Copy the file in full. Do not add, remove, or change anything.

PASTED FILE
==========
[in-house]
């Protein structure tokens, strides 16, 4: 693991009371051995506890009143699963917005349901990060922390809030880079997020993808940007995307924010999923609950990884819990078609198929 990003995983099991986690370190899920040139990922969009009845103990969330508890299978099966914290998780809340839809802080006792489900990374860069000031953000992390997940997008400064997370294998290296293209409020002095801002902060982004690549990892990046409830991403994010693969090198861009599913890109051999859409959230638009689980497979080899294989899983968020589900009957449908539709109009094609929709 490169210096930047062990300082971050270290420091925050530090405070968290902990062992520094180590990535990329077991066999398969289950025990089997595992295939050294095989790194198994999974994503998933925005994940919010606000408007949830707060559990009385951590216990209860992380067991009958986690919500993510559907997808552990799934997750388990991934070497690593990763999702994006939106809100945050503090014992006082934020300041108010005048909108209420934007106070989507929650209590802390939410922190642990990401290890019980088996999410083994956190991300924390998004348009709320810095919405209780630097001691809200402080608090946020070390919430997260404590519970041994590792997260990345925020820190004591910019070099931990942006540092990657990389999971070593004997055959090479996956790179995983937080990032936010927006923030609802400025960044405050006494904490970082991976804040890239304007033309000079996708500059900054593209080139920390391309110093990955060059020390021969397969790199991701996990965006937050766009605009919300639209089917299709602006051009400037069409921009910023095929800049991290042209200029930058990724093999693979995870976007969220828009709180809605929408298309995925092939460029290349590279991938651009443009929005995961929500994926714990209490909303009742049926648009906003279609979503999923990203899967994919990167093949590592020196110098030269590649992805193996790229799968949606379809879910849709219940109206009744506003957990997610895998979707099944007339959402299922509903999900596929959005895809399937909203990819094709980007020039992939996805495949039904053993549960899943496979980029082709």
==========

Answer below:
[in-house]
């Protein structure tokens, strides 16, 4: 693991009371051995506890009143699963917005349901990060922390809030880079997020993808940007995307924010999923609950990884819990078609198929 990003995983099991986690370190899920040139990922969009009845103990969330508890299978099966914290998780809340839809802080006792489900990374860069000031953000992390997940997008400064997370294998290296293209409020002095801002902060982004690549990892990046409830991403994010693969090198861009599913890109051999859409959230638009689980497979080899294989899983968020589900009957449908539709109009094609929709 490169210096930047062990300082971050270290420091925050530090405070968290902990062992520094180590990535990329077991066999398969289950025990089997595992295939050294095989790194198994999974994503998933925005994940919010606000408007949830707060559990009385951590216990209860992380067991009958986690919500993510559907997808552990799934997750388990991934070497690593990763999702994006939106809100945050503090014992006082934020300041108010005048909108209420934007106070989507929650209590802390939410922190642990990401290890019980088996999410083994956190991300924390998004348009709320810095919405209780630097001691809200402080608090946020070390919430997260404590519970041994590792997260990345925020820190004591910019070099931990942006540092990657990389999971070593004997055959090479996956790179995983937080990032936010927006923030609802400025960044405050006494904490970082991976804040890239304007033309000079996708500059900054593209080139920390391309110093990955060059020390021969397969790199991701996990965006937050766009605009919300639209089917299709602006051009400037069409921009910023095929800049991290042209200029930058990724093999693979995870976007969220828009709180809605929408298309995925092939460029290349590279991938651009443009929005995961929500994926714990209490909303009742049926648009906003279609979503999923990203899967994919990167093949590592020196110098030269590649992805193996790229799968949606379809879910849709219940109206009744506003957990997610895998979707099944007339959402299922509903999900596929959005895809399937909203990819094709980007020039992939996805495949039904053993549960899943496979980029082709």